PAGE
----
The anti-imperialist struggle in the Americas

The Americas are very much the front line in the struggle against US imperialism’s drive for unipolar, planetary dominance. The United States first tested its Monroe Doctrine there—the brazen assumption that the entire continent is America’s “back yard”—and has since sought to export this sense of colonial proprietorship throughout the world.

In the prologue to his Versos Sencillos, the great Cuban revolutionary and writer José Martí prophetically imagined the imperial eagle clutching the flags of all the nations of the world in its blood-stained talons. But, just as surely, Martí also laid the basis for the anti-imperialist tradition and unity of revolutionary purpose that will deny that nightmare dominion over reality by resisting the efforts of the United States to destroy and simultaneously create the world in its own self-image.

The vote on 23 June at the United Nations against the illegal blockade of Cuba has once again shown that the concept of Yankee exceptionalism retains merit solely as a descriptor of US hypocrisy. 184 states voted to end the criminal blockade, the sixty-year campaign of economic warfare, which does not qualify as “sanctions,” precisely because there are no international laws providing legal sanction to these unilateral coercive measures that collectively punish the Cuban people for having the fortitude to overthrow imperialism and assert their sovereignty.

The blockade violates the UN Charter, to which all member-states must sign up; and so, if the United States were truly the purveyor of a “rules-based system” it would eject itself from the United Nations and submit itself to international law for all its crimes.

There are only two possible options when it comes to explaining how and why the US urge to dominate the entire world is doomed to fail. Firstly, if the United States is allowed to, its sociopathic capitalism will brainlessly destroy all human life (and many other species besides). So there will be no world left to subjugate, and no-one left to exploit, only the forlorn fluctuations of algorithms on hedge fund and stock market computers programmed to pursue relentlessly the logic of profit to its illogical conclusion by their deceased capitalist masters.

Secondly, and much more affirmatively, capitalist imperialism’s monomaniacal push for the abstract survival of its instrumental reason in a dead world will have been stopped in its tracks by revolutionary mass mobilisation and the overthrow of this murderous system of exploitation.

The requisite levels of organisation and revolutionary consciousness (most crucially anti-imperialism) in the Americas are already well grounded and world-leading, and these movements will spearhead the internationalist fight against capitalism. All anti-imperialists around the world can take lessons and inspiration from comrades in the Americas, as well as taking up their generous hospitality by joining them in struggle. Such solidarity is urgently required, both in defending revolutionary ground already held in the region and in pushing back against state violence and repression where US puppet regimes are in power.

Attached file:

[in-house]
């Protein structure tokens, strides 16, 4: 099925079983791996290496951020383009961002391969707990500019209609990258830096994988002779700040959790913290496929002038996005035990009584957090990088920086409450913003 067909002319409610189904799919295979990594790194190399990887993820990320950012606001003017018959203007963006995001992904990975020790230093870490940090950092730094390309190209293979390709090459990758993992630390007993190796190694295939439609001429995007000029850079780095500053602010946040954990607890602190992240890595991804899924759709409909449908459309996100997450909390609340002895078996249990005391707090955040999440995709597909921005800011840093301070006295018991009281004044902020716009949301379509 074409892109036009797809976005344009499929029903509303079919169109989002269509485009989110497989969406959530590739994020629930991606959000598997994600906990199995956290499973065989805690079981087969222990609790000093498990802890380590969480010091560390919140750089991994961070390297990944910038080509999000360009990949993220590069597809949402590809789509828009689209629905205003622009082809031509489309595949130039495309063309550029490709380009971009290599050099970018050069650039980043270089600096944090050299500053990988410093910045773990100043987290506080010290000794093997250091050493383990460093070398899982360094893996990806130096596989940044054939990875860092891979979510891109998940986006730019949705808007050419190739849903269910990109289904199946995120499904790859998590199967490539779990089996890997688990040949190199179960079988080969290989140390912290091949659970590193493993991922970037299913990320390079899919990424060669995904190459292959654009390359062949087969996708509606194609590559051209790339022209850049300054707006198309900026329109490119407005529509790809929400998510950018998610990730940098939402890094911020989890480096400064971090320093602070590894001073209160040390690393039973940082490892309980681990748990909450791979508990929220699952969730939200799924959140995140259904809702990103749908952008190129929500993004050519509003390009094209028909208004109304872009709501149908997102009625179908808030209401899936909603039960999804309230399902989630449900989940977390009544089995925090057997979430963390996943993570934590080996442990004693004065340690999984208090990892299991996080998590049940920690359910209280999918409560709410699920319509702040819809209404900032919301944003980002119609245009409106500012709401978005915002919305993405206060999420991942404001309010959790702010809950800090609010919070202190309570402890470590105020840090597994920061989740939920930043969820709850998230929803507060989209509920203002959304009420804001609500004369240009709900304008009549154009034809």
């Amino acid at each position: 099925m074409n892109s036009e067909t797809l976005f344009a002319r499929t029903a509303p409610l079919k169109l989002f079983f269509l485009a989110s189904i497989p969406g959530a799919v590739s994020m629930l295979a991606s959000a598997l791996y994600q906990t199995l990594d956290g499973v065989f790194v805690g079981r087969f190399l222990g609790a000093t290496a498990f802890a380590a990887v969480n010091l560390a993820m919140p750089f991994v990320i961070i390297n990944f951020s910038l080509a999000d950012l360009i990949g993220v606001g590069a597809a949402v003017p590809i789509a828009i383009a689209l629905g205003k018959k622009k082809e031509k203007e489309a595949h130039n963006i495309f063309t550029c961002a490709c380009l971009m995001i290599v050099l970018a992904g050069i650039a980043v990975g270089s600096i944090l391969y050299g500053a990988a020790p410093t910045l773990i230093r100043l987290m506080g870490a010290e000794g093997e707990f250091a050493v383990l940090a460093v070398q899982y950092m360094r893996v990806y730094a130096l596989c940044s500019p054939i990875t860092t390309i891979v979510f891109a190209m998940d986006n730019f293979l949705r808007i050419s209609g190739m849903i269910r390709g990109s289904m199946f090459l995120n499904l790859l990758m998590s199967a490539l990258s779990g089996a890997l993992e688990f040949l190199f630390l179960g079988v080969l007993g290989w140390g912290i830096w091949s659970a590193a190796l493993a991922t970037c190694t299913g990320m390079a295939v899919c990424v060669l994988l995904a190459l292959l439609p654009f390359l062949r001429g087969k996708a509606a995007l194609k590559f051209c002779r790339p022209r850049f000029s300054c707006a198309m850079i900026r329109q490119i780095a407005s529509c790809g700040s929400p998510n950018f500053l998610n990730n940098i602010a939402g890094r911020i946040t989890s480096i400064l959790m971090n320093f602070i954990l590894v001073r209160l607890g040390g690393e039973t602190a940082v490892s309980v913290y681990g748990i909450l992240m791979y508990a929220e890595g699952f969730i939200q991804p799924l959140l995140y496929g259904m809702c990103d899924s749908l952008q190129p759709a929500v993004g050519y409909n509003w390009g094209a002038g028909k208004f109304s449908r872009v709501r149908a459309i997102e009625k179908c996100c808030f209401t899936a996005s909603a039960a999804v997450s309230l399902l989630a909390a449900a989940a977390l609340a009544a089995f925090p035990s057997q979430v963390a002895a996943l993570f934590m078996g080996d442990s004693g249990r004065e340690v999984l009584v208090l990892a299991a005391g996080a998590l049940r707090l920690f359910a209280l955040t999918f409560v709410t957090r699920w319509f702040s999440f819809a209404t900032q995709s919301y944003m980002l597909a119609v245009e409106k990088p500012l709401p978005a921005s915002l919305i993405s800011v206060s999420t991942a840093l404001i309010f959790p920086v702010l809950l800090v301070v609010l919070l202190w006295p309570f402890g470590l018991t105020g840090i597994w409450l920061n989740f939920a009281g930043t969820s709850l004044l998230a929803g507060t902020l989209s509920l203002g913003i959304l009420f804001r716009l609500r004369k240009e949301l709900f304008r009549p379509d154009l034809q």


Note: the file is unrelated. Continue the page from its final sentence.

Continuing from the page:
The neoliberal model that the United States has sought to foist upon the Americas and the world is now propped up by outright violence and coercion. The myth (and it was of course always a myth) of the “end of history” and a benign, progressive capitalism, whose market-driven logic would secure democracy and prosperity for all its “stake-holders,” has been utterly hollowed out.

Whatever traction the fantasy narrative of neoliberal progress had in some quarters (including the centrist and liberal versions of leftism), this myth has used up all its ideological credit. As the sickening terror against trade unionists and members of social movements inflicted by the US-NATO puppet state in Colombia illustrates daily, as shown by the fully militarised response to popular protests with relatively modest egalitarian aims in Chile or Ecuador, or as manifested by the current imperialist and oligarchic manoeuvres to overthrow the democratic election of Pedro Castillo as president in Peru, neoliberalism is the antithesis of freedom, not its guarantor.

Equally, where anti-imperialists have gained power—in Cuba, Venezuela, Nicaragua, Bolivia—it is imperative that we help defend these revolutionary successes, and learn from them. Bolivia is notable for how the people fought back against a US coup that brought vile fascists to power, helped, of course, by “liberal” imperialists, progressives and so-called eco-warriors, who all parroted verbatim CIA lies and convinced themselves they were saviours, when in fact they offered ideological cover for an empire’s self-entitled desire to monopolise lithium reserves.

Continued vigilance and solidarity are required regarding Bolivia and most certainly needed in regard to Venezuela and Nicaragua, where, in the case of the latter, a full-blown coup is already under way and will seek to delegitimise the forthcoming re-election of the overwhelmingly popular Sandinista president, Daniel Ortega.

The imperialist overreach of a rogue state that thinks the whole planet is its “back yard” will find instead that the world is ultimately the graveyard of its plans. Internationalist solidarity offers the total horizon through which to realise the necessarily planetary scale of the struggle against US hegemony.

We must join our comrades in the Americas and around the world in playing our part in dismantling the circuitry of the imperialist system that makes the continuing violence of neoliberalism possible. Our comrades have heroically held the front line, and we can mutually replenish our strengths by intensifying our joint struggle to create that better world that awaits us when we finally negate the injustices and iniquities of capitalism and imperialism.